International news within the industry of mining and metal, Apr, 24 2019
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Brazilian Vale closes another iron ore mine in Minas Gerais

A village flooded in the Mariana dam disaster year 2015. The dam was a property of Samarco, a joint venture between Vale and BHP Billiton. Photo: Wikipedia, Senado Federal, Credit: Bento Rodrigues
A village flooded in the Mariana dam disaster year 2015. The dam was a property of Samarco, a joint venture between Vale and BHP Billiton. Photo: Wikipedia, Senado Federal, Credit: Bento Rodrigues
Published by
Markku Björkman - 26 Mar 2019

The iron ore market shrinks by another 10 million tonnes. Brazilian Vale has been forced to close another iron ore mine in the state of Minas Gerais, which may mean that the iron ore market in the world is falling by up to 10 million tonnes.

The company has had two catastrophic tailings dam failures in Brazil: Mariana, in 2015, and Brumadinho, in 2019; the Brumadinho dam disaster caused the company to lose its license to operate eight tailings dams in Minas Gerais, and its stock to lose nearly 25 per cent in value.

The closure of the Alegria mine is a preventive measure, according to the world's largest iron ore producer, as the mine's structures did not pass a stress test that was carried out to ensure its stability. What Vale refers to with "structures" is unclear because there is no upstream pond in Alegria similar to that in Corrego do Feijão, which collapsed.

Last week, Vale was forced to close the Timbopeba mine, including the state of Minas Gerais State, which produces 12.8 million tonnes of iron ore a year due to security issues.

Source: mining.com
 
 

The property lies in the famous Cobalt province and is approximately 47 km south of the town of Cobalt. The picture shows an old mine in the town of Cobalt. In the early 1900s, the area was heavily mined for silver; the silver ore also contained cobalt. By 1910, the community was the fourth highest producer of silver in the world. Mining declined significantly by the 1930s, together with the local population. In late 2017 one publication referred to Cobalt as a ghost town, but the high demand for cobalt, used in making batteries for mobile devices and electric vehicles, is leading to great interest in the area among mining companies. Photo: Wikipedia, credit: P199
The property lies in the famous Cobalt province and is approximately 47 km south of the town of Cobalt. The picture shows an old mine in the town of Cobalt. In the early 1900s, the area was heavily mined for silver; the silver ore also contained cobalt. By 1910, the community was the fourth highest producer of silver in the world. Mining declined significantly by the 1930s, together with the local population. In late 2017 one publication referred to Cobalt as a ghost town, but the high demand for cobalt, used in making batteries for mobile devices and electric vehicles, is leading to great interest in the area among mining companies. Photo: Wikipedia, credit: P199

Quantum Cobalt Completes First Pass Exploration Near Temagami, Ontario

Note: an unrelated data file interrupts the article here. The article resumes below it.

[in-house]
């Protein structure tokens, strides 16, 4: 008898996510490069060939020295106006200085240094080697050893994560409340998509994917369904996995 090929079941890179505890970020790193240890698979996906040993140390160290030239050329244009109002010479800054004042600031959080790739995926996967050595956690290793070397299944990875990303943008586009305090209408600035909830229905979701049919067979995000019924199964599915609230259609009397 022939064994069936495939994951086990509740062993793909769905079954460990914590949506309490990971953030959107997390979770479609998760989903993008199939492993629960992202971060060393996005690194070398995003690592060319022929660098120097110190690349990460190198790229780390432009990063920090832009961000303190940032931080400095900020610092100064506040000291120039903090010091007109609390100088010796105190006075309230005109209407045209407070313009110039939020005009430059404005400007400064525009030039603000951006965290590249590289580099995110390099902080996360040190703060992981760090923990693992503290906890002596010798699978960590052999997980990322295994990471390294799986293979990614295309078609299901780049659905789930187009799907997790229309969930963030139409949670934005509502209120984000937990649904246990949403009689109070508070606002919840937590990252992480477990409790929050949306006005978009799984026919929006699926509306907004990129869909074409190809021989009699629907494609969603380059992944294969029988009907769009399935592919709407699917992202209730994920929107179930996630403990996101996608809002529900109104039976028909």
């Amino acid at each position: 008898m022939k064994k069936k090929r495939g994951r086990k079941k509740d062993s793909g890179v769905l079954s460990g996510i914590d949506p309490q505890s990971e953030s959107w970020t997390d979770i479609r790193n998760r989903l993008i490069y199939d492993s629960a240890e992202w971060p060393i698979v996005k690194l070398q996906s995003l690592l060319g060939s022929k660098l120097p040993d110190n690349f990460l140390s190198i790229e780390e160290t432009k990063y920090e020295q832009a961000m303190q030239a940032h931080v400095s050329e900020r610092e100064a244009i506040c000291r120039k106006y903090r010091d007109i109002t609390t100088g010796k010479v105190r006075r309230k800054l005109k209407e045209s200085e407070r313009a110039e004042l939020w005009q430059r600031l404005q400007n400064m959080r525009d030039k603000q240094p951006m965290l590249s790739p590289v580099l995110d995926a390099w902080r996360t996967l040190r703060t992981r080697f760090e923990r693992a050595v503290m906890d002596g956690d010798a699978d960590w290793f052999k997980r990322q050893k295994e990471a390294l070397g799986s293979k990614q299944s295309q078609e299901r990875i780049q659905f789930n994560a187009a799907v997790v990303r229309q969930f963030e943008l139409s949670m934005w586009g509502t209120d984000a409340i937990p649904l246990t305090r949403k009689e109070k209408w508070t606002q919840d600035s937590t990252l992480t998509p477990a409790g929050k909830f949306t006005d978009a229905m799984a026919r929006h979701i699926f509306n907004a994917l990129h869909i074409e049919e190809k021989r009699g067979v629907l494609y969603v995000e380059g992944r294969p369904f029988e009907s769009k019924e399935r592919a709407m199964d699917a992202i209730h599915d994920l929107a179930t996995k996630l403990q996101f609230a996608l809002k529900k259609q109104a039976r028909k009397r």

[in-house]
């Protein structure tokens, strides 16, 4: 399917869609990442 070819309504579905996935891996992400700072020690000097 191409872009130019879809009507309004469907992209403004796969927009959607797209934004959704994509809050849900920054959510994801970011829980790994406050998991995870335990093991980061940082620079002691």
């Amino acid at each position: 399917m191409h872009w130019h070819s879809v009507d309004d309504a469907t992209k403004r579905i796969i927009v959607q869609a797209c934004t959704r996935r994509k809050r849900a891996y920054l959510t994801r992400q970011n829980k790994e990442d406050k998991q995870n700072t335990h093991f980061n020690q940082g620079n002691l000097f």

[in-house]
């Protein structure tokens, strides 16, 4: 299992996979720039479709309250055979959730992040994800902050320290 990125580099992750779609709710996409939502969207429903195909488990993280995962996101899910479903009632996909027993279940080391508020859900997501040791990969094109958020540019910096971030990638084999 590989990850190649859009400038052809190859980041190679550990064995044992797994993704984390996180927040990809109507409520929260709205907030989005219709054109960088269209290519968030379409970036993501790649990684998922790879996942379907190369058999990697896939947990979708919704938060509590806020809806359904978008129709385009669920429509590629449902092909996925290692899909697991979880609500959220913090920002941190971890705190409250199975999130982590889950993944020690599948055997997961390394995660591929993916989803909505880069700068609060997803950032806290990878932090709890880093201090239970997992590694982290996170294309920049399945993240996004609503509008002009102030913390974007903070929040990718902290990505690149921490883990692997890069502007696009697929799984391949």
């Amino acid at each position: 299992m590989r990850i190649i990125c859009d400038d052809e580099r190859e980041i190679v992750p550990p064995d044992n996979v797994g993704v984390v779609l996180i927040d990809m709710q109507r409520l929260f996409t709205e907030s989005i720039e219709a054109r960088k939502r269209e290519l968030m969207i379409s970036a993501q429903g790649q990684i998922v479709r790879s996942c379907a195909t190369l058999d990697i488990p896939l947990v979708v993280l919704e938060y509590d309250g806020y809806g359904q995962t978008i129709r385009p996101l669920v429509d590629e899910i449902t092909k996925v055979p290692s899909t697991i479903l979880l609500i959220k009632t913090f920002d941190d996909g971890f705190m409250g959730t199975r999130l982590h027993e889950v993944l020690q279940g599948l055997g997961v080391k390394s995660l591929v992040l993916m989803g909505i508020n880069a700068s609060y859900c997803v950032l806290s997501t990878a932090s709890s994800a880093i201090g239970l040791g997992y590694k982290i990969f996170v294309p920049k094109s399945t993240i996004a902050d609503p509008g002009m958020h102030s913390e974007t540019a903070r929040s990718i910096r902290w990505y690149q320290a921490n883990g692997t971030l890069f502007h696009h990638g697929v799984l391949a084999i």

Sotkamo Silver consists of the parent company, Sotkamo Silver AB, with one wholly-owned subsidiary in Finland: Sotkamo Silver Oy. Sotkamo Silver develops silver, gold and zinc deposits in the Nordic region. The Company has completed the Definitive Feasibility Study for the Silver Mine project and is working on project financing issues. Photo: Sotkamo Silver
Sotkamo Silver consists of the parent company, Sotkamo Silver AB, with one wholly-owned subsidiary in Finland: Sotkamo Silver Oy. Sotkamo Silver develops silver, gold and zinc deposits in the Nordic region. The Company has completed the Definitive Feasibility Study for the Silver Mine project and is working on project financing issues. Photo: Sotkamo Silver

New silver mine opened in Finland

"150 trucks pro year"

The production of the first silver mine in Finland has started in Sotkamo. the mine of the Sotkamo...

The joint initiative called HYBRIT of SSAB, LKAB and Vattenfall – here with their three representatives at the fair, from right, Martin Pei technology manager at SSAB, Jan Moström CEO of LKAB and Martin Lindqvist, CEO of SSAB. HYBRIT is now on exhibit as an exciting sustainability collaboration at one of the worlds largest industrial trade fairs in Hanover. The CEOs of the three companies are in Germany to show the rest of Europe that it is possible to produce fossil free steel. Photo: SSAB
The joint initiative called HYBRIT of SSAB, LKAB and Vattenfall – here with their three representatives at the fair, from right, Martin Pei technology manager at SSAB, Jan Moström CEO of LKAB and Martin Lindqvist, CEO of SSAB. HYBRIT is now on exhibit as an exciting sustainability collaboration at one of the worlds largest industrial trade fairs in Hanover. The CEOs of the three companies are in Germany to show the rest of Europe that it is possible to produce fossil free steel. Photo: SSAB

The Swedish steel industry exposes at the Hanover Fair

"revolutionary steel industry changeover"

- The Swedish initiative for fossil-free steel production, HYBRIT, participates this week at the...